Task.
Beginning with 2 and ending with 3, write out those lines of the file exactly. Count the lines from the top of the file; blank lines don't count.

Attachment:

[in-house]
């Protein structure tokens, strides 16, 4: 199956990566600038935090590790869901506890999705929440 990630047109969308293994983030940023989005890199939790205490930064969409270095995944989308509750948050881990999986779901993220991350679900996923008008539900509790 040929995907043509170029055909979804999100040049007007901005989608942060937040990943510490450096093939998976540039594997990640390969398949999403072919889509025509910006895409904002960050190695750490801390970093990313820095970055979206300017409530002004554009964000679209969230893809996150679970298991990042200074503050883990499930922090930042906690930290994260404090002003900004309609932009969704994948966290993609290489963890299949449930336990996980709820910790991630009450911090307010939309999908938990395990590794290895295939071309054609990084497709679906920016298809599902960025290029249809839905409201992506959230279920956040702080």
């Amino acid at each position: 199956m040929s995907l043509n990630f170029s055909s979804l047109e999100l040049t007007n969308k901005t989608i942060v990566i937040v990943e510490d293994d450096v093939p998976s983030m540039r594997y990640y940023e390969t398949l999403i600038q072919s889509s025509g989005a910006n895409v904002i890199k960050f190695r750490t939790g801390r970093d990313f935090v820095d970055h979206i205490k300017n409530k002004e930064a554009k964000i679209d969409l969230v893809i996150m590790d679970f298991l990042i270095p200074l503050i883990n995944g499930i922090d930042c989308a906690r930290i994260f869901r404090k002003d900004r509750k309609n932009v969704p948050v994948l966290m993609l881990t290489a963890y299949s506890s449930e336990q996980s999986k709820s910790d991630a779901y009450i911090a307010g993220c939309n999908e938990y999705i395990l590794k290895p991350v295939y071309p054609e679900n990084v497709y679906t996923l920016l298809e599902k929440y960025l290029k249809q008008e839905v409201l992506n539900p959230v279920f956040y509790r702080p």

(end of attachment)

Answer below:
């Protein structure tokens, strides 16, 4: 199956990566600038935090590790869901506890999705929440 990630047109969308293994983030940023989005890199939790205490930064969409270095995944989308509750948050881990999986779901993220991350679900996923008008539900509790 040929995907043509170029055909979804999100040049007007901005989608942060937040990943510490450096093939998976540039594997990640390969398949999403072919889509025509910006895409904002960050190695750490801390970093990313820095970055979206300017409530002004554009964000679209969230893809996150679970298991990042200074503050883990499930922090930042906690930290994260404090002003900004309609932009969704994948966290993609290489963890299949449930336990996980709820910790991630009450911090307010939309999908938990395990590794290895295939071309054609990084497709679906920016298809599902960025290029249809839905409201992506959230279920956040702080």
């Amino acid at each position: 199956m040929s995907l043509n990630f170029s055909s979804l047109e999100l040049t007007n969308k901005t989608i942060v990566i937040v990943e510490d293994d450096v093939p998976s983030m540039r594997y990640y940023e390969t398949l999403i600038q072919s889509s025509g989005a910006n895409v904002i890199k960050f190695r750490t939790g801390r970093d990313f935090v820095d970055h979206i205490k300017n409530k002004e930064a554009k964000i679209d969409l969230v893809i996150m590790d679970f298991l990042i270095p200074l503050i883990n995944g499930i922090d930042c989308a906690r930290i994260f869901r404090k002003d900004r509750k309609n932009v969704p948050v994948l966290m993609l881990t290489a963890y299949s506890s449930e336990q996980s999986k709820s910790d991630a779901y009450i911090a307010g993220c939309n999908e938990y999705i395990l590794k290895p991350v295939y071309p054609e679900n990084v497709y679906t996923l920016l298809e599902k929440y960025l290029k249809q008008e839905v409201l992506n539900p959230v279920f956040y509790r702080p």